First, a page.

Creating Readable Tests Using React Testing Library

Learn how to test drive your React code with BDD testing.

At Flatiron School, we’ve started using React to build almost all of our new client-side projects, as well as converting some of our older Backbone + Marionette apps to React. This has led to a concise and more performant code base on our front end and allowed us to write incredible apps like our in-browser Learn IDE (see How We Built the Learn IDE in Browser).

We are now 2+ years into using React in our codebase. I would like to say we’ve learned all there is to learn about React testing. However, what we’ve really seen is just a ton of tests around implementation details in our component specs. This is something Enzyme, our previous testing solution, almost encouraged with its API. There was also a fair amount of well-tested reducer specs for our Redux code. We were mostly testing implementation details (i.e. how store changes in Redux happened, etc.) versus true integration tests to see if our front end code actually functioned properly, which again, is considered a bit of an anti-pattern. We also tried our hand at Snapshot Testing, which still has its use cases, but can be limited (as all things should be that only require a dev to type “u” to update).

While investigating better testing tools, we found a new library called React Testing Library (one of the newer React testing libraries), courtesy of Kent C. Dodds. This library really allows us to focus on how our front end components are used by consumers of our application. It also ensures that we are testing functionality and not just implementation details. In the guiding principles section of its documentation it states,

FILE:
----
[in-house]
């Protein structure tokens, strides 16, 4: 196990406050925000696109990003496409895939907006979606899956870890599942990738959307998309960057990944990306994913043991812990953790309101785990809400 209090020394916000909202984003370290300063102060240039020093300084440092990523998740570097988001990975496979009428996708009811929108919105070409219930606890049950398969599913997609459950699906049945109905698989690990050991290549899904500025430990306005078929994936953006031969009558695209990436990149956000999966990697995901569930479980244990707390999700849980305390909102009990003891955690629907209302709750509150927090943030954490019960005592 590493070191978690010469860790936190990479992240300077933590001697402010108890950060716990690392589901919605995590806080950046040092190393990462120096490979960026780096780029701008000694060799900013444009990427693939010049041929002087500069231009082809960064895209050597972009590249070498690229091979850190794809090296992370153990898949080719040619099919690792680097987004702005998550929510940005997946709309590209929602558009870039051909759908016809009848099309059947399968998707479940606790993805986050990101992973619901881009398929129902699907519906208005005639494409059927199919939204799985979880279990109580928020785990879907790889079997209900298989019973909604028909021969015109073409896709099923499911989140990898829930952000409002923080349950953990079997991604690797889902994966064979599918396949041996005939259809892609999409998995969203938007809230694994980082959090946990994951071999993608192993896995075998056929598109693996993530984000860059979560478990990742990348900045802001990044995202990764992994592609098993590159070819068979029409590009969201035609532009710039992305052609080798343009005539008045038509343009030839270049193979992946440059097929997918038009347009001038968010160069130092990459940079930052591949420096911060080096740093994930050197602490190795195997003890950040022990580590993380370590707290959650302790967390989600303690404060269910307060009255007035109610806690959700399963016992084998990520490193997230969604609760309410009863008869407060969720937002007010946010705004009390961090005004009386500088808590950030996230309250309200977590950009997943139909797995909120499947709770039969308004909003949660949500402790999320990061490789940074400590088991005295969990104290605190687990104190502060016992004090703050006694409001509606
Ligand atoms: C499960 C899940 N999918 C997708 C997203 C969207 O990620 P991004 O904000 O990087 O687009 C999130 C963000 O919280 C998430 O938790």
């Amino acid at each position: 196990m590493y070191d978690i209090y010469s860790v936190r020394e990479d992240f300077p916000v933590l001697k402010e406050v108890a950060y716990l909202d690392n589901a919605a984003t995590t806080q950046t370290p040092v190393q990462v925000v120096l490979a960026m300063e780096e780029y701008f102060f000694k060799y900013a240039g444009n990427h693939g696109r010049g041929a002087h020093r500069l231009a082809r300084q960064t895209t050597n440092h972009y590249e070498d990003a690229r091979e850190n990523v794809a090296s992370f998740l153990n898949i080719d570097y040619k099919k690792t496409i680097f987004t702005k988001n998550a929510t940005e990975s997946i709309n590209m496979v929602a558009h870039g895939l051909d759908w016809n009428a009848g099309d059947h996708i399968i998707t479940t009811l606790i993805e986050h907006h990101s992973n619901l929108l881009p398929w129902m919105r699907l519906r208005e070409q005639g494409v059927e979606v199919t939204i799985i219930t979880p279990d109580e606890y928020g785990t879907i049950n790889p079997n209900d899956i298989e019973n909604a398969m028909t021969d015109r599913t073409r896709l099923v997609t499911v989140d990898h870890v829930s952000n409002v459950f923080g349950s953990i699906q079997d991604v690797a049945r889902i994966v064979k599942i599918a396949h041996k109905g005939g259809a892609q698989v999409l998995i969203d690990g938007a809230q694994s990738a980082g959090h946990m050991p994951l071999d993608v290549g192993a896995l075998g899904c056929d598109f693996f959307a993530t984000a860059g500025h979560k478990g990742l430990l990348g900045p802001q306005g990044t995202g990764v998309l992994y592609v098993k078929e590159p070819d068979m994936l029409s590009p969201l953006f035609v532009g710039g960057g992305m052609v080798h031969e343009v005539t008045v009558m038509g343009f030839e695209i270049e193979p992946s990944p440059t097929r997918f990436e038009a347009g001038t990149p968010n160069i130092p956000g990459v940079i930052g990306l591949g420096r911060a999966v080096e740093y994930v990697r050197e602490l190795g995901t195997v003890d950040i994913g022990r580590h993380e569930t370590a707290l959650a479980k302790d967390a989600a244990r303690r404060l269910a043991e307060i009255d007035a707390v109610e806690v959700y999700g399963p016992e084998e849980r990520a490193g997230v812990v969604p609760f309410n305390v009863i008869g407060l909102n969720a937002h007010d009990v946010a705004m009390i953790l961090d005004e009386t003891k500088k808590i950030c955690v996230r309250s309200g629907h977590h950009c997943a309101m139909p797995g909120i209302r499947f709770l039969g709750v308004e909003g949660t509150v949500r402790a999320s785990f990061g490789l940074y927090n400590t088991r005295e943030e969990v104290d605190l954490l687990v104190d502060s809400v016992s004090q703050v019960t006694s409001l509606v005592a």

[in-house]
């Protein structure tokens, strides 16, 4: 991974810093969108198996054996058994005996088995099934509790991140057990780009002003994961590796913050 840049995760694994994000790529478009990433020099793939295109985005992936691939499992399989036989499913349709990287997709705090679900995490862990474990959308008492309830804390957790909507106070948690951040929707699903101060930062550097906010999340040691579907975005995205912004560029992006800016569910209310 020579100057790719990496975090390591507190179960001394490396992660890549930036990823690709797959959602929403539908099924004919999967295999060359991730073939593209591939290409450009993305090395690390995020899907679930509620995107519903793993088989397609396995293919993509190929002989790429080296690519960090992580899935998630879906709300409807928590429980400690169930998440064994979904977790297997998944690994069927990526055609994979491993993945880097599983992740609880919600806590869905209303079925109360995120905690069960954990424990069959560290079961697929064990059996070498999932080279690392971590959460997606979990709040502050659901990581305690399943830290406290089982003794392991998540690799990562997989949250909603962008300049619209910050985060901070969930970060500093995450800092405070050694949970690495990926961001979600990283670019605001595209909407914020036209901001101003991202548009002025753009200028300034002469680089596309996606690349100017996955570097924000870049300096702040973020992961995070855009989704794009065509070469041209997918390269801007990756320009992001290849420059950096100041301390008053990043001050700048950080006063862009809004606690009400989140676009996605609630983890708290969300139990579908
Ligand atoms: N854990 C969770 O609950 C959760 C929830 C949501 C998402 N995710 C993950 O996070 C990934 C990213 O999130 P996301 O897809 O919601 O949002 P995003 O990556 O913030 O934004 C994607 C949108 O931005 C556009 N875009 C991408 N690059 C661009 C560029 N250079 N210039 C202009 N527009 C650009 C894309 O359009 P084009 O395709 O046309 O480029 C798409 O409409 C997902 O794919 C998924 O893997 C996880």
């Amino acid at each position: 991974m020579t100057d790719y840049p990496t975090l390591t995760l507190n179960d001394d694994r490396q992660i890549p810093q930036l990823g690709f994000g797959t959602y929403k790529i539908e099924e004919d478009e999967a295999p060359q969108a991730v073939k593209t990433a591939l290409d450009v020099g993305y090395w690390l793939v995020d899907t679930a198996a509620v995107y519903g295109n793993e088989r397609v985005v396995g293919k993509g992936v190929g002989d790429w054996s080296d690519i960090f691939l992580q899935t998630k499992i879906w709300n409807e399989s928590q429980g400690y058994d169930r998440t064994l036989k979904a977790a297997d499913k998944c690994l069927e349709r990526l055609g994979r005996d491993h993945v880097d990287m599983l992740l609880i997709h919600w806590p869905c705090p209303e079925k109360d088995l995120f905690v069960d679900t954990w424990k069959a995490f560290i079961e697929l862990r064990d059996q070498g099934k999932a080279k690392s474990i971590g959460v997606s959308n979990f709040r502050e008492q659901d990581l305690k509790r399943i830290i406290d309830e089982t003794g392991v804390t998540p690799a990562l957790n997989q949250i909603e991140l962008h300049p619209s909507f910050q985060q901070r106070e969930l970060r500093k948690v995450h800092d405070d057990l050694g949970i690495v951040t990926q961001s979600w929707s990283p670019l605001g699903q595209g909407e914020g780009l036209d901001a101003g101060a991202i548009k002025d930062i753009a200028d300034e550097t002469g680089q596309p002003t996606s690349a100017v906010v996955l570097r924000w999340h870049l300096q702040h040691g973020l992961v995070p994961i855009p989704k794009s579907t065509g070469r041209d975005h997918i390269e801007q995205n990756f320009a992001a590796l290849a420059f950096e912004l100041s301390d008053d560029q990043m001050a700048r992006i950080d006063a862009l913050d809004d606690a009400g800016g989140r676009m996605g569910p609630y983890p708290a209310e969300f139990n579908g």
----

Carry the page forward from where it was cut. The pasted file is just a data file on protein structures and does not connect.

The more your tests resemble the way your software is used, the more confidence they can give you.
— Kent C. Dodds

This was core to what our team was looking for in a testing solution. Let’s build a simple React App to show you what I’ve learned through using the React Testing Library.

Now! Who Wants To Build Something with Tests?

Let’s build a simple comment app with a list of comments, comment cards, and a new comment form to get a full scope of testing out for the whole feature. We will not be testing for beauty in this app, so please feel free to style as you like. This is an example mockup of the app we will be building:

Comment App Summary

We are going to use Create React App and Yarn as our node package manager to bootstrap a quick React project, then use the common testing pattern of Arrange -> Act -> Assert.

Bootstrapping the App

To get started, run these commands:

$ create-react-app comments-app 
$ cd comments-app

Once app setup is complete, we need to add the React Testing Library for testing, Axios for making API requests, and PropTypes for prop validation.

$ yarn add axios prop-types
$ yarn add react-testing-library --dev

Our ./package.json file should now look something like this:

// package.json
{
// ... shortened for readability,
"dependencies": {
// versions may differ depending on when you read this,
// but this should work with any 16+ version of React
"axios": "^0.18.0",
"react": "^16.4.2",
"react-dom": "^16.4.2",
"react-scripts": "1.1.5"
},
"devDependencies": {
"react-testing-library": "^5.0.0"
},
// ...
}

Let’s trim out some files and then get started on building out some new code.

The new directory should look like this:

node_modules/ * don't touch anything in this folder *
public/ * don't touch anything in this folder *
src/
index.js
.gitignore
package.json
README.md
yarn.lock

Now that we have our basics behind us, we can start planning our tests. Let’s take a look at how our app is going to look separated into components.

Comment App Component Breakdown

We have three core components that we will be building in this app.

  1. CommentCard
  2. CommentList
  3. CommentForm

I always like to start with the smallest component piece first and then build up, so let’s take that approach and write our first test for the CommentCard component.

CommentCard Component Test

CommentCard Component

Our CommentComponent looks like it has two parts: the comment and the author. Our test should verify that if given a comment and an author, it shows the right info. Let’s write our first test!